Science News
from research organizations

Lottery game helps to assess brain damage following stroke

Date:
April 29, 2010
Source:
Elsevier
Summary:
Patients recovering from stroke sometimes behave as if completely unaware of one half of the world: colliding with obstacles on their left, eating food only from the right side of their plate, or failing to dress their left side. This puzzling phenomenon is termed “spatial neglect” and it affects roughly 45% of patients suffering from a stroke in the right side of the brain. The condition can indicate a long road to recovery, but researchers have now developed a quick and simple lottery game, which can be used to assess the extent of these symptoms and potentially aid the design of rehabilitation programs.
Share:
       
FULL STORY

Patients recovering from stroke sometimes behave as if completely unaware of one half of the world: colliding with obstacles on their left, eating food only from the right side of their plate, or failing to dress their left side.

This puzzling phenomenon is termed "spatial neglect" and it affects roughly 45% of patients suffering from a stroke in the right side of the brain. The condition can indicate a long road to recovery, but researchers have now developed a quick and simple lottery game, which can be used to assess the extent of these symptoms and potentially aid the design of rehabilitation programs. The findings are reported in the May 2010 issue of Elsevier's Cortex.

Dr Tobias Loetscher (University of Melbourne) and colleagues studied a group of stroke patients, using tests based on a simple lottery game in which patients first chose six lottery numbers by marking them with a pencil on a real lottery ticket. Predictably, the patients with spatial neglect tended to pick numbers located on the right-hand side of the ticket, neglecting those on the left.

However, spatial neglect does not only affect a patient's interaction with the "real world"; it can also affect spatial imagination. In the second part of the test, patients were asked to spontaneously name six numbers without the aid of a lottery ticket. It is commonly believed that when we think of numbers we visualize them arranged along a mental number line with numbers increasing from left to right. The results of the study showed some patients picking only large numbers, indicating that they were unable to access the left side of mental images.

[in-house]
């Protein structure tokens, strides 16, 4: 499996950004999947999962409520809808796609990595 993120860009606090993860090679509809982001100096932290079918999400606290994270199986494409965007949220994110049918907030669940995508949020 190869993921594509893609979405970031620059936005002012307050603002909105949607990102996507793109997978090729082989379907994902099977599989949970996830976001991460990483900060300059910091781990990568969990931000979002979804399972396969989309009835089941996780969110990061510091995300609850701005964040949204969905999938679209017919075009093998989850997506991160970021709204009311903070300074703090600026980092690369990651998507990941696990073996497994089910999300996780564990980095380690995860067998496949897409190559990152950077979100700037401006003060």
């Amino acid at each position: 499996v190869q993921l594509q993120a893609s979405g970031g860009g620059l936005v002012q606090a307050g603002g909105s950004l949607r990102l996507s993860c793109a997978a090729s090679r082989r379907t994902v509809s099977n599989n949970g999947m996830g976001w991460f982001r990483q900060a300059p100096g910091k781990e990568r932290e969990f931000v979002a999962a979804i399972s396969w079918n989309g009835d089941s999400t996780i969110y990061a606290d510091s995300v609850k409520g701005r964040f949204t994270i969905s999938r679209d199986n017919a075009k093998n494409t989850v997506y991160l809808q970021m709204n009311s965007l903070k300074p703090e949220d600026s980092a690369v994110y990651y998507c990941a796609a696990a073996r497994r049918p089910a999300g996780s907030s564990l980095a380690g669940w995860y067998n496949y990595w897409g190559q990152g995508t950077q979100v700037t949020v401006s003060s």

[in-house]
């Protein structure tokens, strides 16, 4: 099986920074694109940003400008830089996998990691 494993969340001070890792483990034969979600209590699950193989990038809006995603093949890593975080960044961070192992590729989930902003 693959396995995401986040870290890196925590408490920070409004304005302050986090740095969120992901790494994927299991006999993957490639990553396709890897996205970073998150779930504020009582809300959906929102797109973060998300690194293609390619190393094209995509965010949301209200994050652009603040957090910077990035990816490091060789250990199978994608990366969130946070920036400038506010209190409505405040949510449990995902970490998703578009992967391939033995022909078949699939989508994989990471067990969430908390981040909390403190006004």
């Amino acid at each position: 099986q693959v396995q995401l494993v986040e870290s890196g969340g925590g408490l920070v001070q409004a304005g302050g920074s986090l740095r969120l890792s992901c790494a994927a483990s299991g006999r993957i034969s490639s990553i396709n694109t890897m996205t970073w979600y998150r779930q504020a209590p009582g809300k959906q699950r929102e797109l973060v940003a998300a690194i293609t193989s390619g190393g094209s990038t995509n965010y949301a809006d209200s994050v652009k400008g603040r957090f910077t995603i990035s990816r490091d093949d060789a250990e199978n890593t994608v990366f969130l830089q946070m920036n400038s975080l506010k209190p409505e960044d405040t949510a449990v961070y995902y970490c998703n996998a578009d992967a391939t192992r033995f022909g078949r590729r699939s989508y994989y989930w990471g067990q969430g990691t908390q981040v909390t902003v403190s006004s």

The information obtained from such simple bed-side tests could potentially be used to tailor effective rehabilitation procedures, which suit the individual patient. For example, patients who show signs of spatial neglect when marking numbers on the real lottery ticket, but not when picking numbers from their imagination, could be taught how to scan the missing part of their "real world," since they may be able to envisage it in their minds.


Story Source:

The above post is reprinted from materials provided by Elsevier. Note: Materials may be edited for content and length.


Journal Reference:

  1. Tobias Loetscher, Michael E.R. Nicholls, John N. Towse, John L. Bradshaw, Peter Brugger. Lucky numbers: Spatial neglect affects physical, but not representational, choices in a Lotto task. Cortex, 2010; 46 (5): 685 DOI: 10.1016/j.cortex.2009.06.010

Cite This Page:

Elsevier. "Lottery game helps to assess brain damage following stroke." ScienceDaily. ScienceDaily, 29 April 2010. <www.sciencedaily.com/releases/2010/04/100428093354.htm>.
Elsevier. (2010, April 29). Lottery game helps to assess brain damage following stroke. ScienceDaily. Retrieved July 31, 2015 from www.sciencedaily.com/releases/2010/04/100428093354.htm
Elsevier. "Lottery game helps to assess brain damage following stroke." ScienceDaily. www.sciencedaily.com/releases/2010/04/100428093354.htm (accessed July 31, 2015).

Share This Page: